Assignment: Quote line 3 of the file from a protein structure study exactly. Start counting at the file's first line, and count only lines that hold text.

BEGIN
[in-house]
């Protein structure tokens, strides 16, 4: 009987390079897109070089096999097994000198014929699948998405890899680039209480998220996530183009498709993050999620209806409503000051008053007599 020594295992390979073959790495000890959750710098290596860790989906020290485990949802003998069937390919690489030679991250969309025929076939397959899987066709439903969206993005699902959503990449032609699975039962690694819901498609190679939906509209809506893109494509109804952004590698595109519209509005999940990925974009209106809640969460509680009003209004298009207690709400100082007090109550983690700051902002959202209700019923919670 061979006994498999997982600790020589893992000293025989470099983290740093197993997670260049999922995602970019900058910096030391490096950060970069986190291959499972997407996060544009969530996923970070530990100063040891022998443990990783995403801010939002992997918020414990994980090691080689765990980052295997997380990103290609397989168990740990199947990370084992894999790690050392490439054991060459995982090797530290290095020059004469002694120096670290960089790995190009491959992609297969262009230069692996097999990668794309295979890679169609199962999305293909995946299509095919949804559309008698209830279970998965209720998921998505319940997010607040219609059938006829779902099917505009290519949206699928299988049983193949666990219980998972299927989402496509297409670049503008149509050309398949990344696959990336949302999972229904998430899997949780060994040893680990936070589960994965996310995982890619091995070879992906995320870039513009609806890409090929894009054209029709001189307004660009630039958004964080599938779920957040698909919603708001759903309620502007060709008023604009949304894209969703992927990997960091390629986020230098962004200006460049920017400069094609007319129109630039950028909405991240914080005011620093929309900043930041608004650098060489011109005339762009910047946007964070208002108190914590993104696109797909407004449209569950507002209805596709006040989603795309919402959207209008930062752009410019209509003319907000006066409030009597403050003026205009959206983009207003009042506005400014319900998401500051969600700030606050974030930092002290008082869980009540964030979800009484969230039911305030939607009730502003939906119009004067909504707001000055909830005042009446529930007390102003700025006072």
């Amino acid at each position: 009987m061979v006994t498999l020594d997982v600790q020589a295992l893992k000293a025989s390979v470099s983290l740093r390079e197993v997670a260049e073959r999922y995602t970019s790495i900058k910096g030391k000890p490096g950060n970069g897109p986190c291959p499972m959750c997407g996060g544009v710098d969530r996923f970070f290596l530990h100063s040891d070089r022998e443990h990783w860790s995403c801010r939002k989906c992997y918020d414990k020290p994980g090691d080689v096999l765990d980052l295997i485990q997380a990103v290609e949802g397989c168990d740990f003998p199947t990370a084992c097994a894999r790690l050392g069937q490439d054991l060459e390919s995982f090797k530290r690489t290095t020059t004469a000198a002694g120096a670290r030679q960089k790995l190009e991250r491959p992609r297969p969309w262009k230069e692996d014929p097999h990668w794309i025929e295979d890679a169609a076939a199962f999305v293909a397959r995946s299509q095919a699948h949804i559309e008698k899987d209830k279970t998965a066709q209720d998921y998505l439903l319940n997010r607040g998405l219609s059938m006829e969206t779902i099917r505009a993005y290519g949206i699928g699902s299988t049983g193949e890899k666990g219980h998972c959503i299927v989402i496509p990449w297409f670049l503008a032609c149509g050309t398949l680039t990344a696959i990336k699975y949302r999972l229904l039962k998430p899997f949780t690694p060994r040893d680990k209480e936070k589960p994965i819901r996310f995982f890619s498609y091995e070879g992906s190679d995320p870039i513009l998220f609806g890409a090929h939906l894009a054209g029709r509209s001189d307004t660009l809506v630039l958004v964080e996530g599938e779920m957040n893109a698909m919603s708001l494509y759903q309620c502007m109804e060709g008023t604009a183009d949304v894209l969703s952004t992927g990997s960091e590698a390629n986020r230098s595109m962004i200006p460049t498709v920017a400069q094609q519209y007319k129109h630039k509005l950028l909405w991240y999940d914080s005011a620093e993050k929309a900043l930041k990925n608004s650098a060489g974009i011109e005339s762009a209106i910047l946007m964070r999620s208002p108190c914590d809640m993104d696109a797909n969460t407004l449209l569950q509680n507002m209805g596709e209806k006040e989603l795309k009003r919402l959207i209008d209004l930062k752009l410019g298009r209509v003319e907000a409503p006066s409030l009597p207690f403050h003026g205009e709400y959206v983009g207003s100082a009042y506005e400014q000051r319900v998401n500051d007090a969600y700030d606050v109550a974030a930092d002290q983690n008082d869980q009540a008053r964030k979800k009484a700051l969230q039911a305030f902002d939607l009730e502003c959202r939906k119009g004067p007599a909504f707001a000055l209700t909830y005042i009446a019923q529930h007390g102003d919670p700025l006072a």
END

């Amino acid at each position: 009987m061979v006994t498999l020594d997982v600790q020589a295992l893992k000293a025989s390979v470099s983290l740093r390079e197993v997670a260049e073959r999922y995602t970019s790495i900058k910096g030391k000890p490096g950060n970069g897109p986190c291959p499972m959750c997407g996060g544009v710098d969530r996923f970070f290596l530990h100063s040891d070089r022998e443990h990783w860790s995403c801010r939002k989906c992997y918020d414990k020290p994980g090691d080689v096999l765990d980052l295997i485990q997380a990103v290609e949802g397989c168990d740990f003998p199947t990370a084992c097994a894999r790690l050392g069937q490439d054991l060459e390919s995982f090797k530290r690489t290095t020059t004469a000198a002694g120096a670290r030679q960089k790995l190009e991250r491959p992609r297969p969309w262009k230069e692996d014929p097999h990668w794309i025929e295979d890679a169609a076939a199962f999305v293909a397959r995946s299509q095919a699948h949804i559309e008698k899987d209830k279970t998965a066709q209720d998921y998505l439903l319940n997010r607040g998405l219609s059938m006829e969206t779902i099917r505009a993005y290519g949206i699928g699902s299988t049983g193949e890899k666990g219980h998972c959503i299927v989402i496509p990449w297409f670049l503008a032609c149509g050309t398949l680039t990344a696959i990336k699975y949302r999972l229904l039962k998430p899997f949780t690694p060994r040893d680990k209480e936070k589960p994965i819901r996310f995982f890619s498609y091995e070879g992906s190679d995320p870039i513009l998220f609806g890409a090929h939906l894009a054209g029709r509209s001189d307004t660009l809506v630039l958004v964080e996530g599938e779920m957040n893109a698909m919603s708001l494509y759903q309620c502007m109804e060709g008023t604009a183009d949304v894209l969703s952004t992927g990997s960091e590698a390629n986020r230098s595109m962004i200006p460049t498709v920017a400069q094609q519209y007319k129109h630039k509005l950028l909405w991240y999940d914080s005011a620093e993050k929309a900043l930041k990925n608004s650098a060489g974009i011109e005339s762009a209106i910047l946007m964070r999620s208002p108190c914590d809640m993104d696109a797909n969460t407004l449209l569950q509680n507002m209805g596709e209806k006040e989603l795309k009003r919402l959207i209008d209004l930062k752009l410019g298009r209509v003319e907000a409503p006066s409030l009597p207690f403050h003026g205009e709400y959206v983009g207003s100082a009042y506005e400014q000051r319900v998401n500051d007090a969600y700030d606050v109550a974030a930092d002290q983690n008082d869980q009540a008053r964030k979800k009484a700051l969230q039911a305030f902002d939607l009730e502003c959202r939906k119009g004067p007599a909504f707001a000055l209700t909830y005042i009446a019923q529930h007390g102003d919670p700025l006072a």